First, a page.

Metropolitan Police Commissioner highlights civil liberties dilemma in public order policing

The Metropolitan Police Authority is in session and Deputy Mayor Kit Malthouse AM is in the chair.

In his oral report to the Authority, the Commissioner, Sir Paul Stephenson, talked about some of the recent big public eventsin London and the dilemmas for public order policing.  The Metropolitan Police have a duty to maintain public order and have been criticised for potential infringements of the civil liberties of those exercising their right to protest (and those caught up in the protests) by the tactics used including kettling/containment of groups for several hours.  He pointed out that with “perfect intelligence” the need for such tactics would be reduced (as potential breaches of public order and potential perpetrators could be identified in advance and appropriate action taken), but the obtaining of that degree of intelligence would also involve a significant encroachment of civil liberties.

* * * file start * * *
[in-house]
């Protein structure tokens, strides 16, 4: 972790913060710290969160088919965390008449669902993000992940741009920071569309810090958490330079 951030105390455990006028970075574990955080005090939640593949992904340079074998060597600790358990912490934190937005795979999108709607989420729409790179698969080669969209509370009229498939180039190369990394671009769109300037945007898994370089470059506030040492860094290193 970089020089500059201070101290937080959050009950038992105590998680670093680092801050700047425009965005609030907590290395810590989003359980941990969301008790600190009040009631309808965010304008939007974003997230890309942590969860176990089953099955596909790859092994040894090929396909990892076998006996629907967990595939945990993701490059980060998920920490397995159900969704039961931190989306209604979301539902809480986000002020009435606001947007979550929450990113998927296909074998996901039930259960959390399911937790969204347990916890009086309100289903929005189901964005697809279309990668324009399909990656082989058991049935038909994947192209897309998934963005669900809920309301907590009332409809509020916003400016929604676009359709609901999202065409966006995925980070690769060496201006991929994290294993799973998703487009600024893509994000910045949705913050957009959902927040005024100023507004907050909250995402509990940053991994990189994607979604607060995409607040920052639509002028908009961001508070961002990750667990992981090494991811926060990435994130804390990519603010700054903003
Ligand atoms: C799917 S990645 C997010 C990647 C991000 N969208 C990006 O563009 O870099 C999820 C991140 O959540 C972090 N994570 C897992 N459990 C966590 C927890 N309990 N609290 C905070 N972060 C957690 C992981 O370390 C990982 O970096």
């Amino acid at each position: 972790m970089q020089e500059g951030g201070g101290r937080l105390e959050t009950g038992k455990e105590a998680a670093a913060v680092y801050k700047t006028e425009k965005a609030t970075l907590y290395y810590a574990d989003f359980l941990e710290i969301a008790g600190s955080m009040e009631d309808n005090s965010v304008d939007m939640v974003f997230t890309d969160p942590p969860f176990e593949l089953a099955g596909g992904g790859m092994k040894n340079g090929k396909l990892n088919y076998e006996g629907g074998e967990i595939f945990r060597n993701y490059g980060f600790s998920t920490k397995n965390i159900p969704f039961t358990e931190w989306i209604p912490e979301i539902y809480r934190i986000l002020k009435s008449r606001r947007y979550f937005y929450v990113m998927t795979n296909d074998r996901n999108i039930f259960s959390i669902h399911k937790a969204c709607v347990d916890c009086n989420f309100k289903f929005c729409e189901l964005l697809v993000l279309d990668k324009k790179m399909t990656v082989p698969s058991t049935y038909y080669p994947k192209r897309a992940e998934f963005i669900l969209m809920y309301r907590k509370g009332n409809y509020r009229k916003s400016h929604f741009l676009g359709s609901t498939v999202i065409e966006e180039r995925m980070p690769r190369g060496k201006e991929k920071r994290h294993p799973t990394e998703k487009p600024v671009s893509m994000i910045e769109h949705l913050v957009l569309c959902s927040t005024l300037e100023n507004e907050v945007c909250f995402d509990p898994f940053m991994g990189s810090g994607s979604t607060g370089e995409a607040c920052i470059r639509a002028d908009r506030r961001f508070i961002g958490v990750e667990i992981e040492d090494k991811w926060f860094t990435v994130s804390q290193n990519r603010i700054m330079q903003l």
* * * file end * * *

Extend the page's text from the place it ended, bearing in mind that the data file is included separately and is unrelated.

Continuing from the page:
He raises some important issues and ones which need public debate.  At present, whatever they do the police are criticised on the one hand as being heavy-handed in the way in which they handle demonstrations or for having too many police officers deployed for what turn out to be perfectly orderly events, or on the other hand that they have lost control of the streets and allowed demonstrators to run amok to disrupt businesses and damage property.  No doubt, a greater investment in obtaining intelligence would also lead to criticism even though it might be a much more cost-effective use of resources.

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